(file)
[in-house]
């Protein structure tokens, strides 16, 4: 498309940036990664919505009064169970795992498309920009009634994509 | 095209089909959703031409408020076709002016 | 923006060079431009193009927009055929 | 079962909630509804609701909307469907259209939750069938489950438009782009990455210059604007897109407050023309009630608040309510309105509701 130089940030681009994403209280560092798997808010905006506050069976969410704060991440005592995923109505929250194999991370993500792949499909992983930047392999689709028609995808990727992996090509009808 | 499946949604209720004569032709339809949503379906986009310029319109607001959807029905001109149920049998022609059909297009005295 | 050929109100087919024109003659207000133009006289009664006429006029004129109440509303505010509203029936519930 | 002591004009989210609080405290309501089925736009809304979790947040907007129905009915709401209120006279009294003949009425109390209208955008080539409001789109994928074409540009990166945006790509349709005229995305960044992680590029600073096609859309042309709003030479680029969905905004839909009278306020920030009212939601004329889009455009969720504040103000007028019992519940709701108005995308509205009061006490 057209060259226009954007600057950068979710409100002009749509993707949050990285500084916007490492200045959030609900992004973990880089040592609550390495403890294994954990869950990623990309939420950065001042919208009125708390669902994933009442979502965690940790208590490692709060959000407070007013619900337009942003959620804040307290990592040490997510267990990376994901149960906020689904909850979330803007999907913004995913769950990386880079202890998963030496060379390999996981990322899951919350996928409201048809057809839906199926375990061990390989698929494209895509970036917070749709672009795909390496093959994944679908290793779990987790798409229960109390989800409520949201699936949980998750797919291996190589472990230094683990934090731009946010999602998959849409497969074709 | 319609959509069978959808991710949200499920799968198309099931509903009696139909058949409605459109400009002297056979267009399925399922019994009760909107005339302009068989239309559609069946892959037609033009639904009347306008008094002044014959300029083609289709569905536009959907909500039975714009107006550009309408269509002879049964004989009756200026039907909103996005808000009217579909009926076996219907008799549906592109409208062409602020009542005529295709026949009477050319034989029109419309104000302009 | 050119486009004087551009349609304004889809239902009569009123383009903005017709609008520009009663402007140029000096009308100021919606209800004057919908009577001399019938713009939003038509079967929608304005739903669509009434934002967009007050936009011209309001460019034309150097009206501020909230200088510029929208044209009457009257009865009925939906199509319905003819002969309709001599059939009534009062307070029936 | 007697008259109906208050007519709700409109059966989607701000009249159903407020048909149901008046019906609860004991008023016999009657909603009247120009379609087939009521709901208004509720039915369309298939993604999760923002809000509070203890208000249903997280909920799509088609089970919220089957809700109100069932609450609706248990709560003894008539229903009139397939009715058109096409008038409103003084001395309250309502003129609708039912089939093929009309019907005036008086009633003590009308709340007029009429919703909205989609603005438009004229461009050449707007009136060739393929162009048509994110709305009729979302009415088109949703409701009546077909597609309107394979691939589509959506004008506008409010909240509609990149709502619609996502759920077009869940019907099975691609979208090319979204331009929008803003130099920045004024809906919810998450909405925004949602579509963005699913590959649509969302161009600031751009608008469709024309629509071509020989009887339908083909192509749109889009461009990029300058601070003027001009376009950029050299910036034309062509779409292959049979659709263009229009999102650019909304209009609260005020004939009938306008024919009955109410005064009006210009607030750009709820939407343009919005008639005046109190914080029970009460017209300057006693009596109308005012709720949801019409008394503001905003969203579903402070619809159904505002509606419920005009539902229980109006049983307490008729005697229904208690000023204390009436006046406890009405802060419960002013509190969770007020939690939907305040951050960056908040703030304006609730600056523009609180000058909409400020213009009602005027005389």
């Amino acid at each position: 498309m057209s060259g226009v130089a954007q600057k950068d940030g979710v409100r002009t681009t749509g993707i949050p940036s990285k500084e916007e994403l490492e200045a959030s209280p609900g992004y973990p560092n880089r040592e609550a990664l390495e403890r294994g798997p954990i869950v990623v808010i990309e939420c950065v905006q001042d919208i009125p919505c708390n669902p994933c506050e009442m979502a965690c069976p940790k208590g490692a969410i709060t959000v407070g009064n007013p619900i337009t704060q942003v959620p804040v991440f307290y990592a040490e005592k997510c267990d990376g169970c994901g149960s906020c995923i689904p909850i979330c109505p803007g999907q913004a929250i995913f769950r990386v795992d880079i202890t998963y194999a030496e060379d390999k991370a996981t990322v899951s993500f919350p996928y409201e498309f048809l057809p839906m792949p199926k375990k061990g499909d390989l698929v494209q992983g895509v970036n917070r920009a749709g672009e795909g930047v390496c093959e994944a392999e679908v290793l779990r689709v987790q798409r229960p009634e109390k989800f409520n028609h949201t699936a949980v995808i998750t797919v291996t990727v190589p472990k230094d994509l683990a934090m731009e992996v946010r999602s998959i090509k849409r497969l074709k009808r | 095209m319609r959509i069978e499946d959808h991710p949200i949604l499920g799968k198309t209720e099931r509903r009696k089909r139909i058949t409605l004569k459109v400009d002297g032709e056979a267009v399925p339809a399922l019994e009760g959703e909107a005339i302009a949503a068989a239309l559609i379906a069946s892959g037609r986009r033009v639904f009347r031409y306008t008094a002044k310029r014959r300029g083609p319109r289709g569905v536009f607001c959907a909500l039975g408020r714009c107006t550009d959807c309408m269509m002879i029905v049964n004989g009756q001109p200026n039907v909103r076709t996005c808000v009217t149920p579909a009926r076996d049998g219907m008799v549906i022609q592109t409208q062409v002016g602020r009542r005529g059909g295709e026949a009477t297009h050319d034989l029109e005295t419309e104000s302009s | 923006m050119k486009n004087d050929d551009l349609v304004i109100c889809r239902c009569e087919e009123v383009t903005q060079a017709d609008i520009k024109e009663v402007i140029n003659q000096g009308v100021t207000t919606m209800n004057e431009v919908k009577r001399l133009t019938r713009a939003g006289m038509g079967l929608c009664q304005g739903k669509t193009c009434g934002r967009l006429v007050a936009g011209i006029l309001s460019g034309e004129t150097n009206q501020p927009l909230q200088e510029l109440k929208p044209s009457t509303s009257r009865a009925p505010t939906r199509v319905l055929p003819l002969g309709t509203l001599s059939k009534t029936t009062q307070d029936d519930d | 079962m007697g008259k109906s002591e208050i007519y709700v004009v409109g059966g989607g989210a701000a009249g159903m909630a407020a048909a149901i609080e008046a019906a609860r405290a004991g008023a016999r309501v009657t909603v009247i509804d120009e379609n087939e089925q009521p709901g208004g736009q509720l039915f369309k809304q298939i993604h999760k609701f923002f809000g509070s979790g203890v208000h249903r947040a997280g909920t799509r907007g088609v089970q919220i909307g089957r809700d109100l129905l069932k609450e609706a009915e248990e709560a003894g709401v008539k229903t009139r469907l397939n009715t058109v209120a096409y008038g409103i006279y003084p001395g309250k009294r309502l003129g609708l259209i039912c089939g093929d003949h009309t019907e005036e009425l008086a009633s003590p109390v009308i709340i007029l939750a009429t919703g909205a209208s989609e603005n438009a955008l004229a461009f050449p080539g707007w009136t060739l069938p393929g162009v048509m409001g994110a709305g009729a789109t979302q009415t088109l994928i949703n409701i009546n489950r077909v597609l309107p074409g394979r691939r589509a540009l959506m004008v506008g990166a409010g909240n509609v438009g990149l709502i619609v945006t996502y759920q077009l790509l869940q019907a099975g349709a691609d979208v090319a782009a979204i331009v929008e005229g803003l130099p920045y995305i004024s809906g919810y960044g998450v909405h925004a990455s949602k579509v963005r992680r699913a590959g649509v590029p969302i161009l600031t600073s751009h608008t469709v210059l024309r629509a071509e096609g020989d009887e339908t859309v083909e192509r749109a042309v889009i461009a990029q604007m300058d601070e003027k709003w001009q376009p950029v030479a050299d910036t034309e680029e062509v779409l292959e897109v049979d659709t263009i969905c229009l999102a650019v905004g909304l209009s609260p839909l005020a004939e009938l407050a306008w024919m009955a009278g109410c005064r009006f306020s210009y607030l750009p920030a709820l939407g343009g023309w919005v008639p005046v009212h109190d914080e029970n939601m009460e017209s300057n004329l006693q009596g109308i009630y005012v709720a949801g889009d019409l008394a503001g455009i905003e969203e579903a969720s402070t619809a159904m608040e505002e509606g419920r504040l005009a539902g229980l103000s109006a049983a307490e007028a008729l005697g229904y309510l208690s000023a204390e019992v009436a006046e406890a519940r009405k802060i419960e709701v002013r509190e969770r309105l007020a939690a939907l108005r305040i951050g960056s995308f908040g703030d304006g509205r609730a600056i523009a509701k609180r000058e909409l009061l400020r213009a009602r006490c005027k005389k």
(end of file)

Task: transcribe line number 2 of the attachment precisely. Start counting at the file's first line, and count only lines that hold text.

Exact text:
């Protein structure tokens, strides 16, 4: 498309940036990664919505009064169970795992498309920009009634994509 | 095209089909959703031409408020076709002016 | 923006060079431009193009927009055929 | 079962909630509804609701909307469907259209939750069938489950438009782009990455210059604007897109407050023309009630608040309510309105509701 130089940030681009994403209280560092798997808010905006506050069976969410704060991440005592995923109505929250194999991370993500792949499909992983930047392999689709028609995808990727992996090509009808 | 499946949604209720004569032709339809949503379906986009310029319109607001959807029905001109149920049998022609059909297009005295 | 050929109100087919024109003659207000133009006289009664006429006029004129109440509303505010509203029936519930 | 002591004009989210609080405290309501089925736009809304979790947040907007129905009915709401209120006279009294003949009425109390209208955008080539409001789109994928074409540009990166945006790509349709005229995305960044992680590029600073096609859309042309709003030479680029969905905004839909009278306020920030009212939601004329889009455009969720504040103000007028019992519940709701108005995308509205009061006490 057209060259226009954007600057950068979710409100002009749509993707949050990285500084916007490492200045959030609900992004973990880089040592609550390495403890294994954990869950990623990309939420950065001042919208009125708390669902994933009442979502965690940790208590490692709060959000407070007013619900337009942003959620804040307290990592040490997510267990990376994901149960906020689904909850979330803007999907913004995913769950990386880079202890998963030496060379390999996981990322899951919350996928409201048809057809839906199926375990061990390989698929494209895509970036917070749709672009795909390496093959994944679908290793779990987790798409229960109390989800409520949201699936949980998750797919291996190589472990230094683990934090731009946010999602998959849409497969074709 | 319609959509069978959808991710949200499920799968198309099931509903009696139909058949409605459109400009002297056979267009399925399922019994009760909107005339302009068989239309559609069946892959037609033009639904009347306008008094002044014959300029083609289709569905536009959907909500039975714009107006550009309408269509002879049964004989009756200026039907909103996005808000009217579909009926076996219907008799549906592109409208062409602020009542005529295709026949009477050319034989029109419309104000302009 | 050119486009004087551009349609304004889809239902009569009123383009903005017709609008520009009663402007140029000096009308100021919606209800004057919908009577001399019938713009939003038509079967929608304005739903669509009434934002967009007050936009011209309001460019034309150097009206501020909230200088510029929208044209009457009257009865009925939906199509319905003819002969309709001599059939009534009062307070029936 | 007697008259109906208050007519709700409109059966989607701000009249159903407020048909149901008046019906609860004991008023016999009657909603009247120009379609087939009521709901208004509720039915369309298939993604999760923002809000509070203890208000249903997280909920799509088609089970919220089957809700109100069932609450609706248990709560003894008539229903009139397939009715058109096409008038409103003084001395309250309502003129609708039912089939093929009309019907005036008086009633003590009308709340007029009429919703909205989609603005438009004229461009050449707007009136060739393929162009048509994110709305009729979302009415088109949703409701009546077909597609309107394979691939589509959506004008506008409010909240509609990149709502619609996502759920077009869940019907099975691609979208090319979204331009929008803003130099920045004024809906919810998450909405925004949602579509963005699913590959649509969302161009600031751009608008469709024309629509071509020989009887339908083909192509749109889009461009990029300058601070003027001009376009950029050299910036034309062509779409292959049979659709263009229009999102650019909304209009609260005020004939009938306008024919009955109410005064009006210009607030750009709820939407343009919005008639005046109190914080029970009460017209300057006693009596109308005012709720949801019409008394503001905003969203579903402070619809159904505002509606419920005009539902229980109006049983307490008729005697229904208690000023204390009436006046406890009405802060419960002013509190969770007020939690939907305040951050960056908040703030304006609730600056523009609180000058909409400020213009009602005027005389």